i think the thing that most obviously needs replacing is this ownership attitude. apart from the issues of poor math not being able to figure out that repair is much cheaper than purchase and depreciation of a new vehicle, if you don't want the responsibility of owning a reliable vehicle that won't strand you, or worse, cause an accident in which others are injured, you need to take the maintenance seriously. if you don't want to do that, take the bus.

--
nomina rutrum rutrum

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but...but...don't you UNDERSTAND? Life is supposed to be like a REFRIGERATOR--an APPLIANCE that needs NOTHING, it just IS. Open the door, it's cold. You don't have to WORK at making it go! Set it and FORGET it!
A 4 cylinder Honda (or Toyota) is the least pain in the ass way to own transportation, and people still bitch about having to deal with it. Bah.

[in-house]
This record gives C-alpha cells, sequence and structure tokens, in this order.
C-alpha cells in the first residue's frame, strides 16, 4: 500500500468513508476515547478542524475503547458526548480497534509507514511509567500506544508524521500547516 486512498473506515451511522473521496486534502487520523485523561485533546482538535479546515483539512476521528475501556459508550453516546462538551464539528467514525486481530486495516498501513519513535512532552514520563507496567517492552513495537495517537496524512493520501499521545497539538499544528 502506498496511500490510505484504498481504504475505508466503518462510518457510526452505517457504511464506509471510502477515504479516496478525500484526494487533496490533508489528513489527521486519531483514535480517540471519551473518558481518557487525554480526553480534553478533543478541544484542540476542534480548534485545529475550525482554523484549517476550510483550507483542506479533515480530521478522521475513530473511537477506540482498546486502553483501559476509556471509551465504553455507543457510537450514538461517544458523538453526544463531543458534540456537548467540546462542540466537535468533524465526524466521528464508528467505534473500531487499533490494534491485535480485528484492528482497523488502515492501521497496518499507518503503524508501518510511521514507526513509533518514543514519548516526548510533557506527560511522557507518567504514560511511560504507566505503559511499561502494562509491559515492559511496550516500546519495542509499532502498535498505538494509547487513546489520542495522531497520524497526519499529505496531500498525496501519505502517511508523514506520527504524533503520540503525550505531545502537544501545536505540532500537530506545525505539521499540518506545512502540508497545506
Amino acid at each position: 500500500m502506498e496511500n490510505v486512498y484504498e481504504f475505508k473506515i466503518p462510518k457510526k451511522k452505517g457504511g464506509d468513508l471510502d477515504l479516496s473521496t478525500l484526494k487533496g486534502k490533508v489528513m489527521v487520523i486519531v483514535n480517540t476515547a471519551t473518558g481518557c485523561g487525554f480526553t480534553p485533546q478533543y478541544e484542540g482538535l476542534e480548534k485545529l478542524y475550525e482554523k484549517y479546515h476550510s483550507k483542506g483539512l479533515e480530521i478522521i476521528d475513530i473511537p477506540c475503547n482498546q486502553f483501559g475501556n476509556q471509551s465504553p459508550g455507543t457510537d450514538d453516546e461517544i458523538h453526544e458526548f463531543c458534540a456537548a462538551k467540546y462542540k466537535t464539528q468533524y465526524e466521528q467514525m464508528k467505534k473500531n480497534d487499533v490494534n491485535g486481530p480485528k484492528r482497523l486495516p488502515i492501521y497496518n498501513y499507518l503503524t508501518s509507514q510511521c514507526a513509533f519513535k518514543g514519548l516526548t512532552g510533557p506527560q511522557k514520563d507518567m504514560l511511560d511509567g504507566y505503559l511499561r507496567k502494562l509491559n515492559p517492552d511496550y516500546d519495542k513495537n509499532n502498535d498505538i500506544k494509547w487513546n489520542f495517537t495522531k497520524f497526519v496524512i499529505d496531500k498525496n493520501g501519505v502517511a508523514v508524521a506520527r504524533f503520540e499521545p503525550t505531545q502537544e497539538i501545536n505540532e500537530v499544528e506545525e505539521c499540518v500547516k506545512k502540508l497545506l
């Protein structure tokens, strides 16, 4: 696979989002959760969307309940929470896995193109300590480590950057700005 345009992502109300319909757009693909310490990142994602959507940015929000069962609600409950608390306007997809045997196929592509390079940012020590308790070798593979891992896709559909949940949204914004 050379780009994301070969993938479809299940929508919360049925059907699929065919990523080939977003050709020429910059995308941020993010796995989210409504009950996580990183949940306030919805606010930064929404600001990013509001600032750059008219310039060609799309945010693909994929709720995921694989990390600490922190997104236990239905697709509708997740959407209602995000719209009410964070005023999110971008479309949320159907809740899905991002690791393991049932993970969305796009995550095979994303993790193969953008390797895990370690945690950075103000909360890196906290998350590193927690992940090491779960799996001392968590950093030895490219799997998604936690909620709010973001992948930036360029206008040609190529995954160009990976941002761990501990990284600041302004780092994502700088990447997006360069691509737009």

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If you're only keeping the car for a year or two, you can afford to cheap-out and skip the water pump. The belt(s) will be about $400-$800, depending on 4 or V6, and depending on aftermarket or OEM.

At your mileage, very necessary; you're due for a replacement. You've got about a 50% chance of valves hitting pistons should the timing belt slip or break, and that would add about a grand to the (then mandatory!) belt change.
That said, you've also got about a 50-50 chance of making it through the next two years with no breakage at all.

Nope. The carcass weakens internally, and you can't see that in a visual inspection.